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Monday’s matchup with No. 6 Indiana provides the No. 7 Michigan women’s basketball team with an opportunity it hasn’t had in its entire history — to take control of the Big Ten title race.

It won’t be easy, but it’s attainable. Time and time again this Wolverine squad has risen to the occasion and won games that, in previous years, it simply couldn’t. After avenging last season’s tournament loss to Baylor and thrashing Big Ten powerhouse Maryland on the road, Michigan has shown the ability to hang with the nation’s best programs.

The Hoosiers present what could be the Wolverines’ toughest matchup yet, while simultaneously providing Michigan with the opportunity to assert itself as a true juggernaut.

“Monday will certainly be a challenge,” Michigan coach Kim Barnes Arico said. “They’re a top team in the country, and they’re coming to our home court.”

The matchup will be the first game Indiana plays since narrowly escaping Purdue on the road on Jan. 16 — a result of a surge in COVID-19 cases among the Hoosiers has forced the postponement of three straight games.

In addition to struggles with illness, Indiana has also dealt with injuries. Star forward Mackenzie Holmes suffered a knee injury in early January. After a successful surgery on Jan. 20, Holmes is expected to be out of the Hoosiers lineup for the foreseeable future.

While Indiana isn’t at full strength, it still poses a sizeable threat. The Hoosiers sit at 14-2 — including a perfect conference record. They have only dropped games against No. 2 Stanford and No. 3 NC State.

“They’re a super physical team,” Hillmon said. “We haven’t played them yet this year, but we know that from the past. And obviously, they’re at the top of our conference right now.”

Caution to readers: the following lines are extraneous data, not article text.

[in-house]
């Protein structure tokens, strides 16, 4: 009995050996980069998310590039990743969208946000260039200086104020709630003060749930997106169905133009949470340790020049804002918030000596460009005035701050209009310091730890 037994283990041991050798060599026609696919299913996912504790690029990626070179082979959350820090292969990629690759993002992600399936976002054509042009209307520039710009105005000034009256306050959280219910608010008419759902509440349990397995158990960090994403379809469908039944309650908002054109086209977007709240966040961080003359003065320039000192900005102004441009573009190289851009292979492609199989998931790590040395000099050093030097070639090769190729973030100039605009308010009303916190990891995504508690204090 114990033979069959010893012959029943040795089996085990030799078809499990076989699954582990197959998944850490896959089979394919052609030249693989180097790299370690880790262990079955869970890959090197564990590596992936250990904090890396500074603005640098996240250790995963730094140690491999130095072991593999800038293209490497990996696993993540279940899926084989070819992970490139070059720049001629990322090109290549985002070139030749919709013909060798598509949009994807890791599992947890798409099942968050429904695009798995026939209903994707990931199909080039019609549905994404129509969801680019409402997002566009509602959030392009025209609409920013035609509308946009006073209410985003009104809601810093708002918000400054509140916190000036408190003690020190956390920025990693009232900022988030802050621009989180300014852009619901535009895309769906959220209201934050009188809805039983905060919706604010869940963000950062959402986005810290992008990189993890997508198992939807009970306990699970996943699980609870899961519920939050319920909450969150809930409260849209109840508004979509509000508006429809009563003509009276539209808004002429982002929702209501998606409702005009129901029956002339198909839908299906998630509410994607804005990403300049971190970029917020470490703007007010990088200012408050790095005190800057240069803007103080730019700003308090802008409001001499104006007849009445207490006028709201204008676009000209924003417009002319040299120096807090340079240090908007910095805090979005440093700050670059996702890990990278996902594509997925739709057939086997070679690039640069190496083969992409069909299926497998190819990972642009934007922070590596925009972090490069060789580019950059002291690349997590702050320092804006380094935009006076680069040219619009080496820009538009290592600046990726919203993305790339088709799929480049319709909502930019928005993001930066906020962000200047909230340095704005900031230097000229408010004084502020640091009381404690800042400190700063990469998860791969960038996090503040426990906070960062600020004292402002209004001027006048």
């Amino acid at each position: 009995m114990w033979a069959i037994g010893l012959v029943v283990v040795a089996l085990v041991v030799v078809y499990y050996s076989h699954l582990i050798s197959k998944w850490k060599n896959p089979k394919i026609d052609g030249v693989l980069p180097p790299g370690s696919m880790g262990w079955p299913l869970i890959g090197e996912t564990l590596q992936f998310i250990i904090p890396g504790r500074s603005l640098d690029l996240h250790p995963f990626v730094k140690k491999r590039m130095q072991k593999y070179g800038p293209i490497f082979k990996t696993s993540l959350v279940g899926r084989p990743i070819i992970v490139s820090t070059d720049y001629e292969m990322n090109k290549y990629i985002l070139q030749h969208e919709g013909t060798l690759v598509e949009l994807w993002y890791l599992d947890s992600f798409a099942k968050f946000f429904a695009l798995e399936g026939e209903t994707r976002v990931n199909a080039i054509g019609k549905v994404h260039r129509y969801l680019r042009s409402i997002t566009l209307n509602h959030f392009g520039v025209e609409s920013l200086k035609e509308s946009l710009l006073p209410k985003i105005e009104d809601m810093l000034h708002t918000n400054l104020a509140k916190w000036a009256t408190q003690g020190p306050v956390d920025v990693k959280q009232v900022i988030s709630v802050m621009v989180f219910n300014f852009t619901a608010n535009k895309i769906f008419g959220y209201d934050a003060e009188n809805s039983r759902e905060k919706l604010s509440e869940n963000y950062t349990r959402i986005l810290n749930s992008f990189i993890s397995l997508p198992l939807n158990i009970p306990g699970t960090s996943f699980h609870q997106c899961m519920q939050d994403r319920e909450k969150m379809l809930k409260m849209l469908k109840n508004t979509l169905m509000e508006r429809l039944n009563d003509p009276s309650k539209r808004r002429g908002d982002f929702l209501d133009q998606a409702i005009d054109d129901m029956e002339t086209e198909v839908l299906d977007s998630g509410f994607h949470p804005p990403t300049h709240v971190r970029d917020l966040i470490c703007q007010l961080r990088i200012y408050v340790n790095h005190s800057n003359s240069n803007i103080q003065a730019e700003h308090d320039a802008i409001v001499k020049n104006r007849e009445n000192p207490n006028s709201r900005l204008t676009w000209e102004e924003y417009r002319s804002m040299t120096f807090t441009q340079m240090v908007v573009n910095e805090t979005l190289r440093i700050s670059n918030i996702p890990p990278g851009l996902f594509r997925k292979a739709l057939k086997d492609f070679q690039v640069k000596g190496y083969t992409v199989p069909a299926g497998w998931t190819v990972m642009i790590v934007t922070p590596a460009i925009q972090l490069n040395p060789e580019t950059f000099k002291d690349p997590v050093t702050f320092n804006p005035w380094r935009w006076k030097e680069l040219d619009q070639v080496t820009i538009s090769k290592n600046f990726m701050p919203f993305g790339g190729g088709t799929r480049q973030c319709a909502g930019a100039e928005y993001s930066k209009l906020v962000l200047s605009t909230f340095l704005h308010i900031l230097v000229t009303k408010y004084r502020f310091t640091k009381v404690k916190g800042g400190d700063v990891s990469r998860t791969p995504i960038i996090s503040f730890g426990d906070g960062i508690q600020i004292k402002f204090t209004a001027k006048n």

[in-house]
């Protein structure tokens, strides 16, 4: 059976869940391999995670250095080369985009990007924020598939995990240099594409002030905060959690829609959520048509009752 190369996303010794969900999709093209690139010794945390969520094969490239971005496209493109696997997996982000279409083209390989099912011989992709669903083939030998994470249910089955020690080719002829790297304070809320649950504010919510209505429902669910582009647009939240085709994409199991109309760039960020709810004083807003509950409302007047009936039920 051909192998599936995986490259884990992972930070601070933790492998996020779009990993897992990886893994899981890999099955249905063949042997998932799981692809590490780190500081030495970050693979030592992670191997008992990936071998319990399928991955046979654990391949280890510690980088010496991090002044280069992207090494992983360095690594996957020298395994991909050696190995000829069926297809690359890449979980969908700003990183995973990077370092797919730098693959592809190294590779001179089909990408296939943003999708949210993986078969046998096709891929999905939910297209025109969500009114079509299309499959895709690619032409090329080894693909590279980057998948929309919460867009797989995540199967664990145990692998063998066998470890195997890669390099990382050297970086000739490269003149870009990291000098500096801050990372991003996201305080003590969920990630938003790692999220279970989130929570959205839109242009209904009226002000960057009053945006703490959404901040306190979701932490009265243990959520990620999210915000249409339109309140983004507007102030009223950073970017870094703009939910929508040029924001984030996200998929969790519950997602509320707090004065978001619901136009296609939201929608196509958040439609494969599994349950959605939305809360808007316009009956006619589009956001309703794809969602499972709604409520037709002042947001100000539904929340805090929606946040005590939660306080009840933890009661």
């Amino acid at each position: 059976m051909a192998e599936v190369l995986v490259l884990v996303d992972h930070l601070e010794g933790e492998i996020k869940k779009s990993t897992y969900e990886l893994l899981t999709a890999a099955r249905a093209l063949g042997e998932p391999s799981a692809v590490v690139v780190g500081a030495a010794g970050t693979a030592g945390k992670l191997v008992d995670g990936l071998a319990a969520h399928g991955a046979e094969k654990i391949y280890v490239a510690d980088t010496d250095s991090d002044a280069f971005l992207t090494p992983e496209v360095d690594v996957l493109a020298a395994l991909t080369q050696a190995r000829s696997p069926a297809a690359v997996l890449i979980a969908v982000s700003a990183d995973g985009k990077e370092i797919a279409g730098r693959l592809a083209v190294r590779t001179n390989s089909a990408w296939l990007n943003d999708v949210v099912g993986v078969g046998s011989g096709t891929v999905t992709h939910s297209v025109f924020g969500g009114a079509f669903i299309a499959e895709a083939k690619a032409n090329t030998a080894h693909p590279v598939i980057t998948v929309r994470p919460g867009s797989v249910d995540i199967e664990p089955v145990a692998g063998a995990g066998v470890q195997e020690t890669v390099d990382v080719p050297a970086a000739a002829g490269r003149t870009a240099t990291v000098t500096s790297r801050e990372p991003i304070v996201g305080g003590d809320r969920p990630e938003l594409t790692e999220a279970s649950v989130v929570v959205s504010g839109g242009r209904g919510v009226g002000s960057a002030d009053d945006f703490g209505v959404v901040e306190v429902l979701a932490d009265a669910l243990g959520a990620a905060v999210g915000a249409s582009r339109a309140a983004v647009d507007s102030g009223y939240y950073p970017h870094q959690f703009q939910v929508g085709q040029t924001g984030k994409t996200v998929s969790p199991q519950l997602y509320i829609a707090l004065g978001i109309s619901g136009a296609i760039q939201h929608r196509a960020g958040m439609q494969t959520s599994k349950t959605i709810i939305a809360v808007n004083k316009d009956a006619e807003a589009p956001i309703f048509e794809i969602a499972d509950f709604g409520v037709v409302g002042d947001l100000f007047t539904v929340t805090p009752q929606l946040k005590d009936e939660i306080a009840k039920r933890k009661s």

While Indiana has been sidelined, the Wolverines have sparked a hot streak. Michigan’s last eight games resulted in wins, including road wins against then-No. 8 Maryland and No. 22 Ohio State.

Riding a wave of efficient 3-point shooting, paired with senior forwards Naz Hillmon and Emily Kiser dominating the paint, the Wolverines have created an offense that excels both inside and out. With Holmes — the Hoosiers leader in blocks — out of action, Hillmon and Kiser could find success down low.

With Indiana presenting a physical style of play, though, Michigan is going to have a hard time doing what it does best: controlling the glass. The Wolverines have outrebounded opponents by an average of 9.7 per game, an emerging part of their identity. If Michigan’s prowess on the glass carries into Monday, it could further exploit Holmes’s absence. 

“Rebounding will be a big component,” Hillmon said. “But, we just need to play our game and play Michigan basketball. Having our fans there will probably help us a lot.”

Monday’s matchup provides the Wolverines with an opportunity to make history. The possibility of a win against one of the nation’s premier programs — and with it, capturing the top spot in the Big Ten — would propel the program further into uncharted highs. Despite the stakes, though, Michigan is approaching it like just another game.

“Our kids know the importance of that game, and the next game,” Barnes Arico said. “There’s a lot of basketball left to be played, and we have a tough schedule to finish up the year, so we take it one game at a time.”